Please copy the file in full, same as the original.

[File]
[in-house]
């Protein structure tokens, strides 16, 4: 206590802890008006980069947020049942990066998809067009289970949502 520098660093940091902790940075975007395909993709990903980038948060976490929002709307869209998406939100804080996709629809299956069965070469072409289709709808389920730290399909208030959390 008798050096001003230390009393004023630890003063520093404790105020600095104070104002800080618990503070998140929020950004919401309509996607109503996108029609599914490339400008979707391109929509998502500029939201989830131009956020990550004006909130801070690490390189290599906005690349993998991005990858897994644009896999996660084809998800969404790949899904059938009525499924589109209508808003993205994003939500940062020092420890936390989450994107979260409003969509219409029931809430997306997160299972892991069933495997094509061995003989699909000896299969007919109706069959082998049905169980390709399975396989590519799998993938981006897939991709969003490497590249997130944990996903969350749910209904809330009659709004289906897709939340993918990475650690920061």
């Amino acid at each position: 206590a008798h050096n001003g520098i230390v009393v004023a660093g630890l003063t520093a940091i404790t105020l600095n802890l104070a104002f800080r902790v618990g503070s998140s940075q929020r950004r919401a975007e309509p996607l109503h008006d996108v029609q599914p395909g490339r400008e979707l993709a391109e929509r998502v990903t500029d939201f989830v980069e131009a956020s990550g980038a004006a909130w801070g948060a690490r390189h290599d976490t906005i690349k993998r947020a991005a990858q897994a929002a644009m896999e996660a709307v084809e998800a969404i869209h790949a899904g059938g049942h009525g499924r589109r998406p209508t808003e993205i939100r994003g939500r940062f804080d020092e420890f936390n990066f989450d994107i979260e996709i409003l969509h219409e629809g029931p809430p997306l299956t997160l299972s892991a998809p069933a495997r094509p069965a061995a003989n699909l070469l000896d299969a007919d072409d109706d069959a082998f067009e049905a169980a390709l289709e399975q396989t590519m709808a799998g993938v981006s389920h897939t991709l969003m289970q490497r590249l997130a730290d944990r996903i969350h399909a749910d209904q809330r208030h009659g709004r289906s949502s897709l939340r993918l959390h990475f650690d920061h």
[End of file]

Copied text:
[in-house]
């Protein structure tokens, strides 16, 4: 206590802890008006980069947020049942990066998809067009289970949502 520098660093940091902790940075975007395909993709990903980038948060976490929002709307869209998406939100804080996709629809299956069965070469072409289709709808389920730290399909208030959390 008798050096001003230390009393004023630890003063520093404790105020600095104070104002800080618990503070998140929020950004919401309509996607109503996108029609599914490339400008979707391109929509998502500029939201989830131009956020990550004006909130801070690490390189290599906005690349993998991005990858897994644009896999996660084809998800969404790949899904059938009525499924589109209508808003993205994003939500940062020092420890936390989450994107979260409003969509219409029931809430997306997160299972892991069933495997094509061995003989699909000896299969007919109706069959082998049905169980390709399975396989590519799998993938981006897939991709969003490497590249997130944990996903969350749910209904809330009659709004289906897709939340993918990475650690920061």
């Amino acid at each position: 206590a008798h050096n001003g520098i230390v009393v004023a660093g630890l003063t520093a940091i404790t105020l600095n802890l104070a104002f800080r902790v618990g503070s998140s940075q929020r950004r919401a975007e309509p996607l109503h008006d996108v029609q599914p395909g490339r400008e979707l993709a391109e929509r998502v990903t500029d939201f989830v980069e131009a956020s990550g980038a004006a909130w801070g948060a690490r390189h290599d976490t906005i690349k993998r947020a991005a990858q897994a929002a644009m896999e996660a709307v084809e998800a969404i869209h790949a899904g059938g049942h009525g499924r589109r998406p209508t808003e993205i939100r994003g939500r940062f804080d020092e420890f936390n990066f989450d994107i979260e996709i409003l969509h219409e629809g029931p809430p997306l299956t997160l299972s892991a998809p069933a495997r094509p069965a061995a003989n699909l070469l000896d299969a007919d072409d109706d069959a082998f067009e049905a169980a390709l289709e399975q396989t590519m709808a799998g993938v981006s389920h897939t991709l969003m289970q490497r590249l997130a730290d944990r996903i969350h399909a749910d209904q809330r208030h009659g709004r289906s949502s897709l939340r993918l959390h990475f650690d920061h």